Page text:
Bread & Butter Pickles

© 2012

Summertime is pickling time. Right now the local farmers markets are full of melons, cucumbers, lettuce and greens, tomatoes, beans, squashes. The list goes on and on. Because summertime brings us an abundance of the freshest produce of the year, this is the time to put up some of the beautiful bounty for later in the year. Also, I simply like pickles. I like all kinds of pickles and I’m not alone. Did you know that In the United States alone, over 5,000,0000 pounds of pickles are devoured annually? That’s just shy of  ten pounds of pickles, per person, every year.

The art of pickling foods has been around for ages, some say as many as 4,000 years. I wasn’t around then so I can’t say for certain. Nonetheless, I have consumed pickled foods all of my life. There are pickled cucumbers that we all associate with pickles. There are also pickled eggs, pickled melon rinds, pickled meats (i.e., pastrami, corned beef, pickled pigs feet, etc.), pickled fruits (i.e., preserved lemons and pickled peaches, etc.), pickled veggies (i.e. pickled beans and okra, etc.).  Almost anything can be pickled. It can also be sweet, sour or a little of both.

But why would you pickle something other than the obvious preservative effect? Well, some things simply taste better pickled. Pickling adds that extra little flavor dimension some foods are missing. It also provides that bite to cut cloyingly sweet foods. In addition, pickling vegetables can also make them more nutritious and easier to digest. During fermentation, bacteria produce vitamins as they digest vegetable matter. The lactic acid developed during fermentation also aids in preventing reflux. Also, if the salting causes a vegetable to lose water, the fat-soluble vitamins will become more concentrated. I pickle foods because they taste good. The fact that pickling has additional health benefits is simply the gravy on the side.

This recipe is for bread and butter pickles. Legend has it they are called bread and butter pickles because, during the Great Depression, they were as common in people’s diet as bread and butter. This recipe for bread and butter pickles is not as sweet as what you will normally find. If you want them sweeter, then add a little more sugar to the recipe. I personally find the less sweet recipes, like this one, allow the flavors to come through but that is my preference. You be the judge and let me know what you think.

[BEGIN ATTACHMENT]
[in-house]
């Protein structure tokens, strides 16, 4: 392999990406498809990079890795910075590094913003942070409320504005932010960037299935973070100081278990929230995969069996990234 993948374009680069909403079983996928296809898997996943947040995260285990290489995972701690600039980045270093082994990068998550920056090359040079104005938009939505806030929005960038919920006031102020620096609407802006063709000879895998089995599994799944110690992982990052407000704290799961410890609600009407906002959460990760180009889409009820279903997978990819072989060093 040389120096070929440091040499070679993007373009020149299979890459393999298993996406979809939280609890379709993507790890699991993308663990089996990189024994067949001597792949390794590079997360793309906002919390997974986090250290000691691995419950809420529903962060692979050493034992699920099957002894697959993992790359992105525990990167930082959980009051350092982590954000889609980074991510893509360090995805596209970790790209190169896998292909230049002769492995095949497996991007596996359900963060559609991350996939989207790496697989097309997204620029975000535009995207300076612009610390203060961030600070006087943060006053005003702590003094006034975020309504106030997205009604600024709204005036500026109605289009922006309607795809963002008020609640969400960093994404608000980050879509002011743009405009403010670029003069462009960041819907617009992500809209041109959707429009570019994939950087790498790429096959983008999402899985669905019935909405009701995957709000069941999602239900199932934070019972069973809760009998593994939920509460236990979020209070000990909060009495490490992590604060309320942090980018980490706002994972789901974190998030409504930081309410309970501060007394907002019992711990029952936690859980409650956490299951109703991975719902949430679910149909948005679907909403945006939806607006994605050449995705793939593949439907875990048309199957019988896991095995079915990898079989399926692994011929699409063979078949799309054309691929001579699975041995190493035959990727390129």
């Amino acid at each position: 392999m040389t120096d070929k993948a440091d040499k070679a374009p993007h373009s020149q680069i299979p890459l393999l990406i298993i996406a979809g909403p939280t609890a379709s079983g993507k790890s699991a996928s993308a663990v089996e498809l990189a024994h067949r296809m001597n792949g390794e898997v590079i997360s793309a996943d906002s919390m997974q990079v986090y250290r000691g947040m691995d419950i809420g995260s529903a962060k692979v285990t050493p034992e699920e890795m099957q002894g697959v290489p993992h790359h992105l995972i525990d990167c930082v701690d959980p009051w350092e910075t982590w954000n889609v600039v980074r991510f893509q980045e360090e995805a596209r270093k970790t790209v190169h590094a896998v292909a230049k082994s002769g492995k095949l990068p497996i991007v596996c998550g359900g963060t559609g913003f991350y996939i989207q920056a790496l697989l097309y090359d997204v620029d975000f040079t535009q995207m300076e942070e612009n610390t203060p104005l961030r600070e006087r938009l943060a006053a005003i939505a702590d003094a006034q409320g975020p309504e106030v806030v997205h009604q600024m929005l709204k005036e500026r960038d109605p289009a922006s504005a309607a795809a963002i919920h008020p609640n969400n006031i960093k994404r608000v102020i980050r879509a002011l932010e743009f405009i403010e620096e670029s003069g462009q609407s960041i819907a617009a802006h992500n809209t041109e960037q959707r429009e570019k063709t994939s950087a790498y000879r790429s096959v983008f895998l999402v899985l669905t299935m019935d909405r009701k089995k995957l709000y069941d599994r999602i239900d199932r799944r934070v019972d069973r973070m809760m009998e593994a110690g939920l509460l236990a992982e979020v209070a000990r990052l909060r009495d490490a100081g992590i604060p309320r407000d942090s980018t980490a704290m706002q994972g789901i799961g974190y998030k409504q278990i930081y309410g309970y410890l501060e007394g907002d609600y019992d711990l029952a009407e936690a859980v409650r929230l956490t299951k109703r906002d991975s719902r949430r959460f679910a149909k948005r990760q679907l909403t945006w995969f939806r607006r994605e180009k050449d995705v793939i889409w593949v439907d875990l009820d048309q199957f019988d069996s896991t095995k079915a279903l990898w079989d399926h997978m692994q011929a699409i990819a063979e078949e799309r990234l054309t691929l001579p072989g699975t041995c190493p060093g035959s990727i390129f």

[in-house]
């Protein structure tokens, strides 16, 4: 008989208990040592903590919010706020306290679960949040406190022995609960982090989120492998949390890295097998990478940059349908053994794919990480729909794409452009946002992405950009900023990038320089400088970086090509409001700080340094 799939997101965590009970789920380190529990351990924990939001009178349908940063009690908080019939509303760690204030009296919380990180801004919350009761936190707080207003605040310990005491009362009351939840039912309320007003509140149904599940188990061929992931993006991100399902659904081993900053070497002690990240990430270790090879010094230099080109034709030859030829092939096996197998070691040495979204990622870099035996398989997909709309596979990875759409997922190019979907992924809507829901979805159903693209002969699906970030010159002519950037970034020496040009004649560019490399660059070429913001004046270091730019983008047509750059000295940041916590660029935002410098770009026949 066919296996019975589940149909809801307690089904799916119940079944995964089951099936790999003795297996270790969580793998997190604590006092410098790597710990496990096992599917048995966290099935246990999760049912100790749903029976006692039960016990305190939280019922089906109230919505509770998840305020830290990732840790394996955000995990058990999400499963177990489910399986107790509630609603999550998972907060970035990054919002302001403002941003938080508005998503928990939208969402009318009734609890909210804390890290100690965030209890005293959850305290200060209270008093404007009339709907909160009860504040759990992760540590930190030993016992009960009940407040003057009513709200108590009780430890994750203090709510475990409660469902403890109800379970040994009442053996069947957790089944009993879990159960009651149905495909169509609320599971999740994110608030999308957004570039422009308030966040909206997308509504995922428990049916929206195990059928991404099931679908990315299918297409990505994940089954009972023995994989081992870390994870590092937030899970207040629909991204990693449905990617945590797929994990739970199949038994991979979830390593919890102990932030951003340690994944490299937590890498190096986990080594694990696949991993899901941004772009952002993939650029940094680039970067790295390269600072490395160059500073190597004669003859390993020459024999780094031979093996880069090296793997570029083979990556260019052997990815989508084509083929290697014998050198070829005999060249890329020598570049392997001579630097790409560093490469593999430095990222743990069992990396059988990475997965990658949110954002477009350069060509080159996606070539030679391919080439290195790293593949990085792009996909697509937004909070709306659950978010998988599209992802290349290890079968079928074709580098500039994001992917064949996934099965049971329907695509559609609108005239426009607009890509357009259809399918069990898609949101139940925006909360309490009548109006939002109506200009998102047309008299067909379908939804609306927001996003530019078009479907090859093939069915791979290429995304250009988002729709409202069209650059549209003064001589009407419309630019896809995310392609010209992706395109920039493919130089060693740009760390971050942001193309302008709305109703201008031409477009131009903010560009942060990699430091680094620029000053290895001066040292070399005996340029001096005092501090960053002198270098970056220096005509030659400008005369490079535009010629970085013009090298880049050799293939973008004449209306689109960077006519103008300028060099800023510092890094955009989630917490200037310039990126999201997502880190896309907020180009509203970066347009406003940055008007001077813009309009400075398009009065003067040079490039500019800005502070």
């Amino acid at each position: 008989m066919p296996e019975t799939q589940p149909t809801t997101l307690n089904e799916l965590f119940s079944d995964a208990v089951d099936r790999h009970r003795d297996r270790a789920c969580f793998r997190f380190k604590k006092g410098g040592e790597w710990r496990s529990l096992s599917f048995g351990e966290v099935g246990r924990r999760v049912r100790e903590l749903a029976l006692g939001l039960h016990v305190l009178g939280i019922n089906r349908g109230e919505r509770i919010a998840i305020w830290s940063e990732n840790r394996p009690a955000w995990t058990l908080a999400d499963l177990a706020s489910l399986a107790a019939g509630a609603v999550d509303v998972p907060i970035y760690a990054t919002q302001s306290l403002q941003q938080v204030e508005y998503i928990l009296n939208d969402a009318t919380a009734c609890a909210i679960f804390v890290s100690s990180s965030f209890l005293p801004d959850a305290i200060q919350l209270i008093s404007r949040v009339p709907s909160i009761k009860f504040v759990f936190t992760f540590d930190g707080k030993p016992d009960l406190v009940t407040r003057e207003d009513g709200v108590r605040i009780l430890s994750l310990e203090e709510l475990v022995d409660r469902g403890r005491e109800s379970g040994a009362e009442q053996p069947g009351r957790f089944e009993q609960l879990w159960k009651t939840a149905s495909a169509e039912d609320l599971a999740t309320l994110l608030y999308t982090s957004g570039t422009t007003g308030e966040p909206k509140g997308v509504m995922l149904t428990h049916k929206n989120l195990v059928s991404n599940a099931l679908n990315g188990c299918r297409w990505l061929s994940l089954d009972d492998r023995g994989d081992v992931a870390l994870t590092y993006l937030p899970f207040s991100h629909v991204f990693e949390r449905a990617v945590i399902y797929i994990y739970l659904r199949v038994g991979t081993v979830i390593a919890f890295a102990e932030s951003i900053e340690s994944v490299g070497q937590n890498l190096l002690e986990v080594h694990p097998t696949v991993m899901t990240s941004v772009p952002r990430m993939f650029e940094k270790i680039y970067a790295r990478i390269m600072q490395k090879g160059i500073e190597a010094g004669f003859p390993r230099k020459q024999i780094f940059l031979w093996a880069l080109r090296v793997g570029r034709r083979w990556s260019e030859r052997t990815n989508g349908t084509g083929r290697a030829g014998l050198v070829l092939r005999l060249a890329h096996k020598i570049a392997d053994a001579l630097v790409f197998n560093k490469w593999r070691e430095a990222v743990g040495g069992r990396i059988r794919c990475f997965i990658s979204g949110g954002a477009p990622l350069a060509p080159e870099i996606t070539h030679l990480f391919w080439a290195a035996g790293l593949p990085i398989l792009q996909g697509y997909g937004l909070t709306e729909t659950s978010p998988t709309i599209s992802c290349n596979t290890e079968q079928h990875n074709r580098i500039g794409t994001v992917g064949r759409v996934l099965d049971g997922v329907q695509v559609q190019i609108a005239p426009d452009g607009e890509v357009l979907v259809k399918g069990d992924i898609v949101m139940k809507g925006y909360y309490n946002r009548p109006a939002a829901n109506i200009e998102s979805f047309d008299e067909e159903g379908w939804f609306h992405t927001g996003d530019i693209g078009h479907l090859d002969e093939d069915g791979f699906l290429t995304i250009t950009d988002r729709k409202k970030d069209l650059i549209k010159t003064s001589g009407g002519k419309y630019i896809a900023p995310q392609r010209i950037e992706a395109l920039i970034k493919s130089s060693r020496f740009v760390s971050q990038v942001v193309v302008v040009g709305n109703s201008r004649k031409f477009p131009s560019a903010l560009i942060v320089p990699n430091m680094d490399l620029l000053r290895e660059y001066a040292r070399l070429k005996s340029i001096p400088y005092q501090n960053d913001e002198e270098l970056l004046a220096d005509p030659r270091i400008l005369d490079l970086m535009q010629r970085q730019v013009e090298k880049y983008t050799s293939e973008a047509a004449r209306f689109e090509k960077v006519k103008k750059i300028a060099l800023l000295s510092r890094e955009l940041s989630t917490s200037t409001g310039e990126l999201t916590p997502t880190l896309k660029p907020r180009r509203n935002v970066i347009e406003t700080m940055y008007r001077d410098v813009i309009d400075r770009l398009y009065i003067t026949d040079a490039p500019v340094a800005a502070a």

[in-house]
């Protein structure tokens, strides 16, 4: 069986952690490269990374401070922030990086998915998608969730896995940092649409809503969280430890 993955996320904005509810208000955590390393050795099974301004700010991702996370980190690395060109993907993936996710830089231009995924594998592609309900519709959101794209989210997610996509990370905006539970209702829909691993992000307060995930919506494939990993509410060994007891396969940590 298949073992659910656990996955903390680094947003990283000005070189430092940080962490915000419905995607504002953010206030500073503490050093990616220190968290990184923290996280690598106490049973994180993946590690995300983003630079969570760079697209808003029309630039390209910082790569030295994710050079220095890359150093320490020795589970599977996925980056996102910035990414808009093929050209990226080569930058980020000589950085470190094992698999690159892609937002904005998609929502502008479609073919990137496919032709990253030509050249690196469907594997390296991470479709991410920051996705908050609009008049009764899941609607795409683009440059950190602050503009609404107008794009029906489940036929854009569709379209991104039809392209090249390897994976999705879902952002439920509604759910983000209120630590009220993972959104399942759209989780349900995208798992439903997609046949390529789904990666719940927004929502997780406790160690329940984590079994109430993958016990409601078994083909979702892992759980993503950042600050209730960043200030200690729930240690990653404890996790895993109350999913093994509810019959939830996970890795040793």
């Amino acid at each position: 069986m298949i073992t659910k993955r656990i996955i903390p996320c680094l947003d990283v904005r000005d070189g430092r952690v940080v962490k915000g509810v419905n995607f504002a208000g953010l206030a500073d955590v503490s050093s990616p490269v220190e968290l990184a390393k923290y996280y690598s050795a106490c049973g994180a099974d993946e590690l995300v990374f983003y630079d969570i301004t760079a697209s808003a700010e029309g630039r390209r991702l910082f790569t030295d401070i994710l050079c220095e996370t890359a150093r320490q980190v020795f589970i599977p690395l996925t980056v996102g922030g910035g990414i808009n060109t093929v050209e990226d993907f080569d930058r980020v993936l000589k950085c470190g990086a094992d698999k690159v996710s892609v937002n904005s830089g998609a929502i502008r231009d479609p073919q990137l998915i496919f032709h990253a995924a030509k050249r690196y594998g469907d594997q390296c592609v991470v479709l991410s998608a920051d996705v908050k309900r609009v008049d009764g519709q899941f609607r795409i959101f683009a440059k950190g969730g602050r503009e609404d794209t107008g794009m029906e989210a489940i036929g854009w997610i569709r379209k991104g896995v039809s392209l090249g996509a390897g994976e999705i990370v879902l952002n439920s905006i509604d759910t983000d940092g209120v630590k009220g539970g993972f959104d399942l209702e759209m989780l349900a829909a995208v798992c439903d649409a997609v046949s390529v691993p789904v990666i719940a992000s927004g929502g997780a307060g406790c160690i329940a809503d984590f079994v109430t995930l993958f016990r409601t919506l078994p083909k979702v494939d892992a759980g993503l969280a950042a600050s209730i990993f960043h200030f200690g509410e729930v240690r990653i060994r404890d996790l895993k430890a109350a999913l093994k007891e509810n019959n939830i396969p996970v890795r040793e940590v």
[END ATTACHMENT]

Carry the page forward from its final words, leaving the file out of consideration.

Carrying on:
• 2-1/2 cups thinly sliced cucumbers
  • 1/2 cup thinly sliced white onion
  • 1-1/2 tsp pickling salt
  • 1/2 cup white vinegar
  • 1/4 tsp tumeric
  • 1 tsp brown mustard seed
  • 3 Tbsp sugar
  • 1/2 tsp pickling spices
  • 1 Dash Hot Sauce
  • water


In a large bowl, combine the cucumbers, onions and salt. Mix well, cover the cucumbers with cold water and set aside for 3 hours. Drain the water. If the cucumbers still taste salty, rinse and drain again.

In a nonreactive saucepan, combine 1/2 cup vinegar, 3 Tbsp sugar, and 1/4 tsp tumeric and bring to a boil.

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In the meantime, into the sterilized pint jar add the mustard seed, the pickling spice and a dash of hot sauce.

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Now pack the jar with the cucumber and onion slices making sure you leave 1/2 inch head space.

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When the brine comes to a boil, pour over the cucumber and onion slices. Seal the jar and process in a boiling water bath for 5 minutes. Remove from the water bath and adjust the seals, if needed. Cool undisturbed for 12 hours.

© 2012

Store in a cool, dry place. They have a shelf life of roughly 9 – 12 months.

These pickles are perfect as a condiment for barbecue, hamburgers, potato salad, almost anything where you want a semi sweet, tangy layer of flavor with your meal. Serve and enjoy.

© 2012

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